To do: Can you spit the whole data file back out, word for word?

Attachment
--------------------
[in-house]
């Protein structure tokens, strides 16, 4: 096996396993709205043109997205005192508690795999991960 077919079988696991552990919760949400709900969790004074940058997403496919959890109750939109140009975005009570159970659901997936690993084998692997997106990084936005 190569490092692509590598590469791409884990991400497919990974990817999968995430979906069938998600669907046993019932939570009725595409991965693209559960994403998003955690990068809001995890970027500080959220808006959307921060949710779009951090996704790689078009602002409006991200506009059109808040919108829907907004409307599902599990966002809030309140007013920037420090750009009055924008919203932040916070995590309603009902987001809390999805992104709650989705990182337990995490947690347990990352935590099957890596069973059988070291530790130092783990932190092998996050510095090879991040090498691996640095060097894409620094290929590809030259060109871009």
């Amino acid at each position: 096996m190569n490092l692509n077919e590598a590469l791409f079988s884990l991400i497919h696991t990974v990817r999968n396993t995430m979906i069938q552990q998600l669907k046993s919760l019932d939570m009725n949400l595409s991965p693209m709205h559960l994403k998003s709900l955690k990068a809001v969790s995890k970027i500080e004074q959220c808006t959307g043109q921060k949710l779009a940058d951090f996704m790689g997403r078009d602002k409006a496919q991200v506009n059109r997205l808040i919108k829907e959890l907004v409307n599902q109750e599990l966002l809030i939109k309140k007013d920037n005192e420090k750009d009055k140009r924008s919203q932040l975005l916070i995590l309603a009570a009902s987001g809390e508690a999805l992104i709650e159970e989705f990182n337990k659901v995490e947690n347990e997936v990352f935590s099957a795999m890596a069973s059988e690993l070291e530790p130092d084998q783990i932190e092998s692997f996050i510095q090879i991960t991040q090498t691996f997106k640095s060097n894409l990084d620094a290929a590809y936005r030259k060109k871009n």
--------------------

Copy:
[in-house]
């Protein structure tokens, strides 16, 4: 096996396993709205043109997205005192508690795999991960 077919079988696991552990919760949400709900969790004074940058997403496919959890109750939109140009975005009570159970659901997936690993084998692997997106990084936005 190569490092692509590598590469791409884990991400497919990974990817999968995430979906069938998600669907046993019932939570009725595409991965693209559960994403998003955690990068809001995890970027500080959220808006959307921060949710779009951090996704790689078009602002409006991200506009059109808040919108829907907004409307599902599990966002809030309140007013920037420090750009009055924008919203932040916070995590309603009902987001809390999805992104709650989705990182337990995490947690347990990352935590099957890596069973059988070291530790130092783990932190092998996050510095090879991040090498691996640095060097894409620094290929590809030259060109871009």
């Amino acid at each position: 096996m190569n490092l692509n077919e590598a590469l791409f079988s884990l991400i497919h696991t990974v990817r999968n396993t995430m979906i069938q552990q998600l669907k046993s919760l019932d939570m009725n949400l595409s991965p693209m709205h559960l994403k998003s709900l955690k990068a809001v969790s995890k970027i500080e004074q959220c808006t959307g043109q921060k949710l779009a940058d951090f996704m790689g997403r078009d602002k409006a496919q991200v506009n059109r997205l808040i919108k829907e959890l907004v409307n599902q109750e599990l966002l809030i939109k309140k007013d920037n005192e420090k750009d009055k140009r924008s919203q932040l975005l916070i995590l309603a009570a009902s987001g809390e508690a999805l992104i709650e159970e989705f990182n337990k659901v995490e947690n347990e997936v990352f935590s099957a795999m890596a069973s059988e690993l070291e530790p130092d084998q783990i932190e092998s692997f996050i510095q090879i991960t991040q090498t691996f997106k640095s060097n894409l990084d620094a290929a590809y936005r030259k060109k871009n």